by Mary Pope-Handy, Clair Handy | Oct 19, 2022 | Relocation, Homes for sale
Silicon Valley retirement can be challenging for those already living in the San Francisco Bay Area, but it’s even more challenging for those hoping to spend their Golden Years here if they are coming from a less expensive area. Today I want to give some info on:
- what does it cost to buy a home here (typical retirement size home)
- what are typical HOA dues
- what are typical property taxes
- what are some of the housing options that retirees or seniors have when relocating to Silicon Valley?
Silicon Valley retirement: what a modest home costs to buy here
The average sale price of a condominium in Santa Clara County is over $1 million (and it’s even more in San Mateo County), and that includes the range from most pricey to most affordable (and often most remote) locations. In most of the Unites States, a million dollars will get you a high end house on a comfortable lot. Houses are averaging around $2 million, so that is out of the question for the majority of retirees who move here from out of the area.
If a family member wants to come here to retire, most likely he or she will want to pay cash for a home so that there is no mortgage payment in retirement. If the budget is $1 million or less, that’s likely to mean purchasing a condo or perhaps a townhouse. In Santa Clara County, here’s where the money would go furthest:
A 2 bedroom, 2 bath unit…
Silicon Valley retirement costs will be vastly different between Palo Alto and Gilroy. San Jose will generally be more affordable than most of the rest of Santa Clara County except for the “South County” areas of Morgan Hill, San Martin, and Gilroy. San Jose is home to about a million people, and it has more and less expensive areas, of course.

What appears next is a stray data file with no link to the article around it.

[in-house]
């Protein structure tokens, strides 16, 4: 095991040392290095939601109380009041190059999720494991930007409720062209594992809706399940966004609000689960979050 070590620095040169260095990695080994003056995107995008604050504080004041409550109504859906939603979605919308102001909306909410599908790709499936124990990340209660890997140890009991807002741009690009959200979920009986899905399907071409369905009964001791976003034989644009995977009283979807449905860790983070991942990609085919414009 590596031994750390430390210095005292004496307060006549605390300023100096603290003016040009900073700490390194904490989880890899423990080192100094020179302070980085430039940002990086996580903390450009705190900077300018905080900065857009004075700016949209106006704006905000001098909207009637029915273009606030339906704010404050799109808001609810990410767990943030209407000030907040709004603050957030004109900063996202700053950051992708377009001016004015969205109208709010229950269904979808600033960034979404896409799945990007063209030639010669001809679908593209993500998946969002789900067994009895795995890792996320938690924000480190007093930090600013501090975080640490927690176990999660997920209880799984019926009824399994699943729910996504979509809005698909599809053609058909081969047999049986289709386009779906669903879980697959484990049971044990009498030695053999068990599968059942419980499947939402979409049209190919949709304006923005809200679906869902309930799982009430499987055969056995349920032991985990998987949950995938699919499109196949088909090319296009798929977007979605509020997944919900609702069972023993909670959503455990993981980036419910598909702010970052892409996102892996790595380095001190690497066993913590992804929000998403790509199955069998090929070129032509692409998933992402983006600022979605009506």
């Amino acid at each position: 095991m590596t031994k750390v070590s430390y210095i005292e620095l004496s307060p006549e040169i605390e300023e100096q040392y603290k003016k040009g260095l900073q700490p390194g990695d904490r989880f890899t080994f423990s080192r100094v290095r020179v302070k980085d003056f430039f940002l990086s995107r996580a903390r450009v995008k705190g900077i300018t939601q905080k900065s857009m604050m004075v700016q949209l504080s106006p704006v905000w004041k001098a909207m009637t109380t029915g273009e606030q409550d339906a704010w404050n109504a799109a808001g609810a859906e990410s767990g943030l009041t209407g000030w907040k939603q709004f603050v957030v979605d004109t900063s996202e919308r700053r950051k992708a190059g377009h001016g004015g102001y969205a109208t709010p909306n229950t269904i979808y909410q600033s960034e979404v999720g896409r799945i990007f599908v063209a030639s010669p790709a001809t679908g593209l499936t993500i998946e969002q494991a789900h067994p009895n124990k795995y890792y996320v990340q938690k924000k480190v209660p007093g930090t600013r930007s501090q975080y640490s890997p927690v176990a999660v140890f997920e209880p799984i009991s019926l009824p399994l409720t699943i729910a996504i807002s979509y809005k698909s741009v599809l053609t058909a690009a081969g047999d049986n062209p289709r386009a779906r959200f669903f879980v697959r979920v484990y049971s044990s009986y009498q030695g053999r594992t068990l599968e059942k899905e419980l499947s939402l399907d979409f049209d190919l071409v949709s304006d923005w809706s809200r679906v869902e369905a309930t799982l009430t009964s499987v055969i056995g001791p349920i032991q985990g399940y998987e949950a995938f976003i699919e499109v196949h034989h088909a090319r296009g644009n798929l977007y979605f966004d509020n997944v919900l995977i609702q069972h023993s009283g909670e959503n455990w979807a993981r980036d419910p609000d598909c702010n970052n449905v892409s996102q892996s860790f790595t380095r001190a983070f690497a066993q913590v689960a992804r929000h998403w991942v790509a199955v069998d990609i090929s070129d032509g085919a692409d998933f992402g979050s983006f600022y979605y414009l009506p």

The average sale price of a 2 bedroom, 2 bath condominium in San Jose in the last 30 days was $748,797. The average square footage was 1160 SF,
by Mary Pope-Handy | May 25, 2010 | FAQs, Lifestyle
Silicon Valley’s rush hour traffic can begin as early as 6:45 or 7 am and last until 9 or 9:30am most workdays. The evening commute begins to get congested around 3 or 3:30pm with a knot of traffic in place by 5pm and lasting until around 6:30 or 7pm on some roads.
Looking for a reverse commute? Many commuters do precisely that!
If you work in Scotts Valley (just “over the hill” in Santa Cruz County), living in Los Gatos, Campbell, Cambrian Park or West San Jose will be a reverse commute for you. You’ll be going against the flow of traffic and your commute will be immensely easier.
Ditto that if you work in the south San Jose or Edendale region and begin your commute in Almaden Valley. Once you get to 85, it will be a breeze!
Work in Gilroy? Living in Blossom Valley or Almaden, you can engineer a reverse commute on the back roads or take Santa Teresa Blvd going south.
Most employees and workers try to carpool, take light rail, or otherwise beat the rush by using tricks of timing or alternate routes to avoid spending twice as much time on the road as necessary. Many companies have flexible hours – it’s worth investigating to see if you can shorten the length of your time in the car!
Relocation to Silicon Valley can be a bit of a shock to people in terms of the traffic and commute times if they are not accostomed to suburban living (which is most of the valley). Typical commute times are about 30 minutes, though some people have longer or shorter commutes, of course.
Traffic moves toward downtown San Jose primarily along Highways 87, 680 and 280 and toward the Cupertino – Sunnyvale – Mountain View areas along Highway 85 (and 280). Bringing traffic in from the south county is 101. Other roads getting a lot of use too are 17 and 880 (same road, different stretches), San Tomas Expressway, Montague Expressway, Lawrence Expressway, Santa Teresa Boulevard, Saratoga-Sunnyvale Road, Stevens Creek Blvd. and Almaden Expressway.
by Mary Pope-Handy | Oct 15, 2007 | FAQs, Real Estate, Schools
In Silicon Valley, or Santa Clara County, we have a relationship between city or town boundaries and school district boundaries that is unusual compared to most parts of the country. They just don’t always line up!
I blogged about this at my Live in Los Gatos blog awhile ago and thought this would be helpful information here for anyone relocating to SIlicon Valley:
So if you are thinking of moving to the Santa Clara Valley, it’s a good idea to get a school district boundary map in hand. Even if you don’t have kids, it’s important to understand that schools drive home values – so it matters to you whether or not you have children!